MT: As the MDC, we are open to any solution to a political stalemate. In fact, in 2014 I called for a national dialogue because I realised where the country was going and that without national dialogue, there was no way you could pull this country through.
 
EM: Villagers from Matabeleland last week warned you that your lieutenants would threaten a coalition because of selfish interests that include preservation of posts? How are you going to deal with the problem?
MT: First and foremost, I want to say that the party has set out a policy and I am responsible for implementation of the policy. During my consultation, I was impressed with the input of the people.

I must say there will always be a minority with a different perspective because this is politics.
It is very unfortunate when people express their own personal views and not express the national policy position of the party.

However, as the leader of the party, I am there to ensure that my mandate to negotiate an alliance succeeds in line with the national sentiment. I cannot betray that.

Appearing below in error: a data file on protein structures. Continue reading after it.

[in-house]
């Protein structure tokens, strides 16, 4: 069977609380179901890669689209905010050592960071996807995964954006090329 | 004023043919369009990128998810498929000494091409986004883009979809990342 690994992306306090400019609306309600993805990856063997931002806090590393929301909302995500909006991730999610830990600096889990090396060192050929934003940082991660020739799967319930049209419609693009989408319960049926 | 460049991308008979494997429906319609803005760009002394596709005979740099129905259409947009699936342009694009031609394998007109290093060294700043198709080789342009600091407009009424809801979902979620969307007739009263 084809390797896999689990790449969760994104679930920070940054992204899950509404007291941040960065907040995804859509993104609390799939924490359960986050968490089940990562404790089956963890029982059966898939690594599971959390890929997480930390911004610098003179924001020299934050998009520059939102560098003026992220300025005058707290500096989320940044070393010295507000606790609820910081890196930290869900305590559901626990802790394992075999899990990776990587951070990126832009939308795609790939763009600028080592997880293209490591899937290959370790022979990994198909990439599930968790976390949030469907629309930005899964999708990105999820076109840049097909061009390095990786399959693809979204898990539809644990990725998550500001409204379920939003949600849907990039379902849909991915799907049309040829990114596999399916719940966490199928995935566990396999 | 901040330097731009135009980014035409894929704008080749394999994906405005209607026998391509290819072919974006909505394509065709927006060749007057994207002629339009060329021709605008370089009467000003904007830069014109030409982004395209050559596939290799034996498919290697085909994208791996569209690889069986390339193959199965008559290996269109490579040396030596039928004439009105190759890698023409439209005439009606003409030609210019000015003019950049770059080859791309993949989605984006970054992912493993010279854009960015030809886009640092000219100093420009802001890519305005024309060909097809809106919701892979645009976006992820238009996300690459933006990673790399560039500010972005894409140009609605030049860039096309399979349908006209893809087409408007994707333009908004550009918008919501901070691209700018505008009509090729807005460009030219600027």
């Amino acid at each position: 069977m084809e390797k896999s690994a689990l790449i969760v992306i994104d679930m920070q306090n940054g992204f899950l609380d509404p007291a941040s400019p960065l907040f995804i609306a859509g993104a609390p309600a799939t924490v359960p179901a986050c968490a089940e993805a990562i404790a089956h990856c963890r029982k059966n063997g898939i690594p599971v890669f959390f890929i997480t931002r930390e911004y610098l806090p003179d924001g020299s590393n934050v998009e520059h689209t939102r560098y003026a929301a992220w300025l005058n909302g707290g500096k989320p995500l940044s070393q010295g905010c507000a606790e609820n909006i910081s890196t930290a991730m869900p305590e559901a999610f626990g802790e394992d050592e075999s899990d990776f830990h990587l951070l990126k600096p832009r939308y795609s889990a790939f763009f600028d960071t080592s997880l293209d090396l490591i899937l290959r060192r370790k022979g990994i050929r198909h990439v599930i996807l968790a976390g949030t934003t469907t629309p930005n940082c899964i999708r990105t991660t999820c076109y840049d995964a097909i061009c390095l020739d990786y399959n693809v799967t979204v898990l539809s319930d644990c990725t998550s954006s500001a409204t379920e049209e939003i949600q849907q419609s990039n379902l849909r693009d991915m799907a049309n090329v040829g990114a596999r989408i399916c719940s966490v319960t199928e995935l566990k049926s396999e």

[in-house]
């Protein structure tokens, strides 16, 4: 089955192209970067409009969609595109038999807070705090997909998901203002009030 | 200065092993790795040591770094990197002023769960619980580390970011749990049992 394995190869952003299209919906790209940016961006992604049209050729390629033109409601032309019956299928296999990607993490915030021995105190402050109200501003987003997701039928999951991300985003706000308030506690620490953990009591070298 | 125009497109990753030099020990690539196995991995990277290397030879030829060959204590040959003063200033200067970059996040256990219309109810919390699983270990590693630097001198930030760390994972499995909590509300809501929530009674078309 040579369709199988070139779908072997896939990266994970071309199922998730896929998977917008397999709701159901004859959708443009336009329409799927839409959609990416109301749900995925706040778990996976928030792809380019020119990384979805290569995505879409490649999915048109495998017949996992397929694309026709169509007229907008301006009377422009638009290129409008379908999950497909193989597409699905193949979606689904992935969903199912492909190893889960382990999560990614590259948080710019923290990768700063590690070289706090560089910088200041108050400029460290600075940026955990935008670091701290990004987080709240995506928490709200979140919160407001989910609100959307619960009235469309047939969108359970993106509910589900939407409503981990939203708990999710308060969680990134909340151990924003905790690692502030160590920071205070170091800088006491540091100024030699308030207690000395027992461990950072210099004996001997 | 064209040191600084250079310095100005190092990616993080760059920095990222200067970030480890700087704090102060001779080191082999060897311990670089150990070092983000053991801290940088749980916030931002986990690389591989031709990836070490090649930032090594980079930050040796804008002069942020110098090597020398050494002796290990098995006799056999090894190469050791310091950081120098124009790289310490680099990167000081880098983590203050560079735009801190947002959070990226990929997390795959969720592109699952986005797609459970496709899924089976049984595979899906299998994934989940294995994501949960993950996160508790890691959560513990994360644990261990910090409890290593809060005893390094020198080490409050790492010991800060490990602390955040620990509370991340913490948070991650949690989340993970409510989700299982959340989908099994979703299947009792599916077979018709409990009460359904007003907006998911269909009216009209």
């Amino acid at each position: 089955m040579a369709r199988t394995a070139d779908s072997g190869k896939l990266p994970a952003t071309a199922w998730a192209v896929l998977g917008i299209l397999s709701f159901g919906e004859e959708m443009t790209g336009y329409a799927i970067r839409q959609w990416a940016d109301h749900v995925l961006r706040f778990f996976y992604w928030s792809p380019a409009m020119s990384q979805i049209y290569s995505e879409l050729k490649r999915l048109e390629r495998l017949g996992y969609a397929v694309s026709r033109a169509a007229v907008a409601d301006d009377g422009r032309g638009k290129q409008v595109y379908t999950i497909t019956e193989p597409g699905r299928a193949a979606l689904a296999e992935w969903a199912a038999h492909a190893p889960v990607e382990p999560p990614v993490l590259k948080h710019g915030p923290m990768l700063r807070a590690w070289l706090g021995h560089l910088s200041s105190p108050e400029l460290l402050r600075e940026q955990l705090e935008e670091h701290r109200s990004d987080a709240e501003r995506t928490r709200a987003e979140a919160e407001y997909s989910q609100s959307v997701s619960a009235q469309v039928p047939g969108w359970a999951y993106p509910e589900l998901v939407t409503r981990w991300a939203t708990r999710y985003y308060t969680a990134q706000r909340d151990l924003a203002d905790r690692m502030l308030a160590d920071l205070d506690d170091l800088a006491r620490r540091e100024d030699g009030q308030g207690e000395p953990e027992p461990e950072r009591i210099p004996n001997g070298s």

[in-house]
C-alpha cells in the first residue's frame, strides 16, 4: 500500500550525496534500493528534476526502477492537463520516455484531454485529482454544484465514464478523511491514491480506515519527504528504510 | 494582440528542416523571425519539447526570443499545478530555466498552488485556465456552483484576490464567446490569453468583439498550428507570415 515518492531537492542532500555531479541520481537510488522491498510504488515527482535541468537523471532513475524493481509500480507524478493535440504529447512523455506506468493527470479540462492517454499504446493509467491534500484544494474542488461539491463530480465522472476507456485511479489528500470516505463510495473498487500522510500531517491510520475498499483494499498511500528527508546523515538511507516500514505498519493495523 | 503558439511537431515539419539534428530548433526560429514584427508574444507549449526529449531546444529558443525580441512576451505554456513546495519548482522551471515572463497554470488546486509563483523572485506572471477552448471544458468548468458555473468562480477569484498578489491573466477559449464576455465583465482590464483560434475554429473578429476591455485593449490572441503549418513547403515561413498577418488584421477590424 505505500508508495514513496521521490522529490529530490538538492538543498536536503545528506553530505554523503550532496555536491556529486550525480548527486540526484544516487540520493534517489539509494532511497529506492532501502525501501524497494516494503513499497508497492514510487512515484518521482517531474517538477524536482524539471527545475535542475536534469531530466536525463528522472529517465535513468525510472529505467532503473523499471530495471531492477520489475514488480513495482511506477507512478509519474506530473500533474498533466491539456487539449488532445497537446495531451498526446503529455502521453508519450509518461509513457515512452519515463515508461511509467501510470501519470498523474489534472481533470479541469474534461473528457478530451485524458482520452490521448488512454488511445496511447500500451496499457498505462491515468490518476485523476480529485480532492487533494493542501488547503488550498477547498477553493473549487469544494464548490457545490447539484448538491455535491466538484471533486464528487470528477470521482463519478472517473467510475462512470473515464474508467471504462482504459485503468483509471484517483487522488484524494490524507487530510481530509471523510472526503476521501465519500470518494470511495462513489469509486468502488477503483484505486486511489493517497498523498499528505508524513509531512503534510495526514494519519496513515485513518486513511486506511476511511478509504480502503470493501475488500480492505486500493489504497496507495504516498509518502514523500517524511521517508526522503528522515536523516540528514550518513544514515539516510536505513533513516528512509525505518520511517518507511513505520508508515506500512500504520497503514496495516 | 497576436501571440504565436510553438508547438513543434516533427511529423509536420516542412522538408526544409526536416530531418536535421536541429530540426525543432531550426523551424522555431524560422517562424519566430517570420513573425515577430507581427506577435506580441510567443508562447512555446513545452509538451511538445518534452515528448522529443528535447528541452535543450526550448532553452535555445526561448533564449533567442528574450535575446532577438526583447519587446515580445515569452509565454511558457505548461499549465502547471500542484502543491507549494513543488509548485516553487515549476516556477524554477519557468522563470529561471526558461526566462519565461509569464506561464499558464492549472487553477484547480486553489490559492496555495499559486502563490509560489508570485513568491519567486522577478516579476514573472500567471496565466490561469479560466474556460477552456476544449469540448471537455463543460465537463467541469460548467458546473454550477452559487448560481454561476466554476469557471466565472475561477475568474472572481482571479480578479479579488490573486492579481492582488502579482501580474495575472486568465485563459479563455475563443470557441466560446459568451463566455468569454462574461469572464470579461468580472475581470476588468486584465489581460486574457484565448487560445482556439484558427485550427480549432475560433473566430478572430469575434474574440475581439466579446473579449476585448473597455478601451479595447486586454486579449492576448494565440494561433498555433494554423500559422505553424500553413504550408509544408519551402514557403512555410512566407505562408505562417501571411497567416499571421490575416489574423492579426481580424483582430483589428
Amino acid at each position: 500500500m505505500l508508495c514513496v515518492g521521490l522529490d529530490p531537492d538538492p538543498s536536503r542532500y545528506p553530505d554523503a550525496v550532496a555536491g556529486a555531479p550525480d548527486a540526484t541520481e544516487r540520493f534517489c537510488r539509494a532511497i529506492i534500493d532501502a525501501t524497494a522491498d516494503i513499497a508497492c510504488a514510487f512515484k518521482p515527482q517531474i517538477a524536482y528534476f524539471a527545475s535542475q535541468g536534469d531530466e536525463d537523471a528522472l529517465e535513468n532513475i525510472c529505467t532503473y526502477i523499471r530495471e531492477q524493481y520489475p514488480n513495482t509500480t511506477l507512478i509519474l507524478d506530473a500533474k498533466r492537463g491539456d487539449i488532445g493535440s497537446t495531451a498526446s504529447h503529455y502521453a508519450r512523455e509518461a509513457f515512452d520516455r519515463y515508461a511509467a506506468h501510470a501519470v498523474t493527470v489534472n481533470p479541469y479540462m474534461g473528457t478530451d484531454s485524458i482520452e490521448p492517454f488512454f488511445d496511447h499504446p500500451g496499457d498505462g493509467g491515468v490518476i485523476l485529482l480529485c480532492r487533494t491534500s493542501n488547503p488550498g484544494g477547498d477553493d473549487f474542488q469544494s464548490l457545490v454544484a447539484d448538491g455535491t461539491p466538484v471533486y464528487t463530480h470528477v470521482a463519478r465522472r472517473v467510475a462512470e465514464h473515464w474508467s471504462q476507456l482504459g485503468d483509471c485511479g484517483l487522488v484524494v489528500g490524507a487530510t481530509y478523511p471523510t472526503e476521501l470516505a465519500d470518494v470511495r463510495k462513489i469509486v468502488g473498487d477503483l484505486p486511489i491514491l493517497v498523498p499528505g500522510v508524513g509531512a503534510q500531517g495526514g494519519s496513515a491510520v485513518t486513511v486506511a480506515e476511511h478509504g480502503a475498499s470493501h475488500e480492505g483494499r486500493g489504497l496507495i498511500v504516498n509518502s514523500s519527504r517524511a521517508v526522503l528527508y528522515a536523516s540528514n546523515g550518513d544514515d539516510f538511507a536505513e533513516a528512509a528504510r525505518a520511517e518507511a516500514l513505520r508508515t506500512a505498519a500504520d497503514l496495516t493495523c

I may have to override certain personal views because we have to look at the bigger picture which can bring change to the people of Zimbabwe.

There are people who are saying the MDC is seeking an alliance because it failed to dislodge Mugabe on its own. That is not true.

We have won elections before and I think an alliance may enhance our opportunity to have that transfer [of power]; not because of the vote, but because of the perception, then we do that and I want to ensure that we will make sure that alliance takes place.

EM: Some members of your party have proposed that a coalition should only be done in some regions and not others like the southern regions where the party has "scored success" since the 2000 elections, what do you say about that?
MT: I am not going to balkanise the country. During my trip to Matabeleland, I emphasised the fact that we want to build a society which takes into consideration that they have multi-ethnic and multicultural diversity so that people feel they are part of the same country without marginalisation.